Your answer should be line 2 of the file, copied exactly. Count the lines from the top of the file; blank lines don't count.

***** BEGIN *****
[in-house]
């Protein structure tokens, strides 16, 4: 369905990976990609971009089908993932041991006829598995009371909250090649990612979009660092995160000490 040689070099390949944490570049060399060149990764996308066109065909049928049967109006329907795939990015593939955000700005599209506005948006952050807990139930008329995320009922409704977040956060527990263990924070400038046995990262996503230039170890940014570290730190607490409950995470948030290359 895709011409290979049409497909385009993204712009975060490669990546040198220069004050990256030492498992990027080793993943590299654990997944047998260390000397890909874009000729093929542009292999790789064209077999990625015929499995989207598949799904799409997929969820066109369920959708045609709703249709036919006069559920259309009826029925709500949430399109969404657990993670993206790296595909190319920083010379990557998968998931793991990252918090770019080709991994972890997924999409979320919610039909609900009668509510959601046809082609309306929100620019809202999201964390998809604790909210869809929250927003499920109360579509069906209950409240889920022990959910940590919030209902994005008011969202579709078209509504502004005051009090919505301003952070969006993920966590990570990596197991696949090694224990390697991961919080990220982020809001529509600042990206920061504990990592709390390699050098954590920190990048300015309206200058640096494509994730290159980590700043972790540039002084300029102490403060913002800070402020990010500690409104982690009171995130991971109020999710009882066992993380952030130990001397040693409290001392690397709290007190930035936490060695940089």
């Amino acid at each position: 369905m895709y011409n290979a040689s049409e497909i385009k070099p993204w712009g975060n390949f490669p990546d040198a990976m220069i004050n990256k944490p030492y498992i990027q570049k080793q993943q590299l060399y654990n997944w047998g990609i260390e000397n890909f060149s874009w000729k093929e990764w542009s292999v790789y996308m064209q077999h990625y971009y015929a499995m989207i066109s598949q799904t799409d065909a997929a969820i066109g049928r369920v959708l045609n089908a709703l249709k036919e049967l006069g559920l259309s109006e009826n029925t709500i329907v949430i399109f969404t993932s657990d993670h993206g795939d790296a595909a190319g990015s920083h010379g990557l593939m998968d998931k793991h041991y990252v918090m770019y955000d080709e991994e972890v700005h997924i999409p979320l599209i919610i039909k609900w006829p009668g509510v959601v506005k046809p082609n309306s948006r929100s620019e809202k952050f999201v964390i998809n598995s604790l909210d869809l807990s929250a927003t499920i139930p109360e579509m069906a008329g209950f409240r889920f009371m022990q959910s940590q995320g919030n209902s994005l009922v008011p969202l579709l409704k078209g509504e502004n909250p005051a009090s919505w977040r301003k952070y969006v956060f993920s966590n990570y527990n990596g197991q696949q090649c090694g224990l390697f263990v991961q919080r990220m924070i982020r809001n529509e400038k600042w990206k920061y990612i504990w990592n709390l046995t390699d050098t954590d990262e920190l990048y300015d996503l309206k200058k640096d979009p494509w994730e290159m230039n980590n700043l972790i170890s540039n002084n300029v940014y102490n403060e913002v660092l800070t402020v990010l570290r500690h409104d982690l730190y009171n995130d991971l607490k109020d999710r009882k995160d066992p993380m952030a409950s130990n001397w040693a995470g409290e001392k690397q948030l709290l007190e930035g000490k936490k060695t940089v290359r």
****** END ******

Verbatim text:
């Protein structure tokens, strides 16, 4: 369905990976990609971009089908993932041991006829598995009371909250090649990612979009660092995160000490 040689070099390949944490570049060399060149990764996308066109065909049928049967109006329907795939990015593939955000700005599209506005948006952050807990139930008329995320009922409704977040956060527990263990924070400038046995990262996503230039170890940014570290730190607490409950995470948030290359 895709011409290979049409497909385009993204712009975060490669990546040198220069004050990256030492498992990027080793993943590299654990997944047998260390000397890909874009000729093929542009292999790789064209077999990625015929499995989207598949799904799409997929969820066109369920959708045609709703249709036919006069559920259309009826029925709500949430399109969404657990993670993206790296595909190319920083010379990557998968998931793991990252918090770019080709991994972890997924999409979320919610039909609900009668509510959601046809082609309306929100620019809202999201964390998809604790909210869809929250927003499920109360579509069906209950409240889920022990959910940590919030209902994005008011969202579709078209509504502004005051009090919505301003952070969006993920966590990570990596197991696949090694224990390697991961919080990220982020809001529509600042990206920061504990990592709390390699050098954590920190990048300015309206200058640096494509994730290159980590700043972790540039002084300029102490403060913002800070402020990010500690409104982690009171995130991971109020999710009882066992993380952030130990001397040693409290001392690397709290007190930035936490060695940089």